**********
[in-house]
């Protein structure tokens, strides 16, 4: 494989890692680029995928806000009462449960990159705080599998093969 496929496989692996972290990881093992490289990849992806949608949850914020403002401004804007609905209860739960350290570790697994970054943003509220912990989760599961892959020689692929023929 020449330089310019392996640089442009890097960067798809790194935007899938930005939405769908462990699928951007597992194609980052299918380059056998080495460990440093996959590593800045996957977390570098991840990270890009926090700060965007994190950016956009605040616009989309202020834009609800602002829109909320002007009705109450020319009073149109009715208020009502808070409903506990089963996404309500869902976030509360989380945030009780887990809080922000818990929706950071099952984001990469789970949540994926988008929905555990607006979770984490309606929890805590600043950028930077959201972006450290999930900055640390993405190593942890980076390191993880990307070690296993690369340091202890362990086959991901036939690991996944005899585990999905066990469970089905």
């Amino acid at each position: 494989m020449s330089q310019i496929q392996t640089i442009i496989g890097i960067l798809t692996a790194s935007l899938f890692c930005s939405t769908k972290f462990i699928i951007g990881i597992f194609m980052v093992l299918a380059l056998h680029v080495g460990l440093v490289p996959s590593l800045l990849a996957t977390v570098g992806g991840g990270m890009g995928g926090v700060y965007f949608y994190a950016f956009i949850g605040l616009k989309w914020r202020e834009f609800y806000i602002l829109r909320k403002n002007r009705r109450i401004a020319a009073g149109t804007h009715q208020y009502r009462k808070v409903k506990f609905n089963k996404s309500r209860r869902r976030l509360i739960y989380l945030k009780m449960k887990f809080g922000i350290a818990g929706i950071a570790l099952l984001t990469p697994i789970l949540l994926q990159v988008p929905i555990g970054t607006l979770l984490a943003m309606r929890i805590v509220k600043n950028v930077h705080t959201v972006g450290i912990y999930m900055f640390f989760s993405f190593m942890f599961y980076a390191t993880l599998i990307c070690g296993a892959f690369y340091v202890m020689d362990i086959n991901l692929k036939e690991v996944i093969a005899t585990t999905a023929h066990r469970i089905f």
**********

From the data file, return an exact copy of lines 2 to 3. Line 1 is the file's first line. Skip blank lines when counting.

């Protein structure tokens, strides 16, 4: 494989890692680029995928806000009462449960990159705080599998093969 496929496989692996972290990881093992490289990849992806949608949850914020403002401004804007609905209860739960350290570790697994970054943003509220912990989760599961892959020689692929023929 020449330089310019392996640089442009890097960067798809790194935007899938930005939405769908462990699928951007597992194609980052299918380059056998080495460990440093996959590593800045996957977390570098991840990270890009926090700060965007994190950016956009605040616009989309202020834009609800602002829109909320002007009705109450020319009073149109009715208020009502808070409903506990089963996404309500869902976030509360989380945030009780887990809080922000818990929706950071099952984001990469789970949540994926988008929905555990607006979770984490309606929890805590600043950028930077959201972006450290999930900055640390993405190593942890980076390191993880990307070690296993690369340091202890362990086959991901036939690991996944005899585990999905066990469970089905």
């Amino acid at each position: 494989m020449s330089q310019i496929q392996t640089i442009i496989g890097i960067l798809t692996a790194s935007l899938f890692c930005s939405t769908k972290f462990i699928i951007g990881i597992f194609m980052v093992l299918a380059l056998h680029v080495g460990l440093v490289p996959s590593l800045l990849a996957t977390v570098g992806g991840g990270m890009g995928g926090v700060y965007f949608y994190a950016f956009i949850g605040l616009k989309w914020r202020e834009f609800y806000i602002l829109r909320k403002n002007r009705r109450i401004a020319a009073g149109t804007h009715q208020y009502r009462k808070v409903k506990f609905n089963k996404s309500r209860r869902r976030l509360i739960y989380l945030k009780m449960k887990f809080g922000i350290a818990g929706i950071a570790l099952l984001t990469p697994i789970l949540l994926q990159v988008p929905i555990g970054t607006l979770l984490a943003m309606r929890i805590v509220k600043n950028v930077h705080t959201v972006g450290i912990y999930m900055f640390f989760s993405f190593m942890f599961y980076a390191t993880l599998i990307c070690g296993a892959f690369y340091v202890m020689d362990i086959n991901l692929k036939e690991v996944i093969a005899t585990t999905a023929h066990r469970i089905f």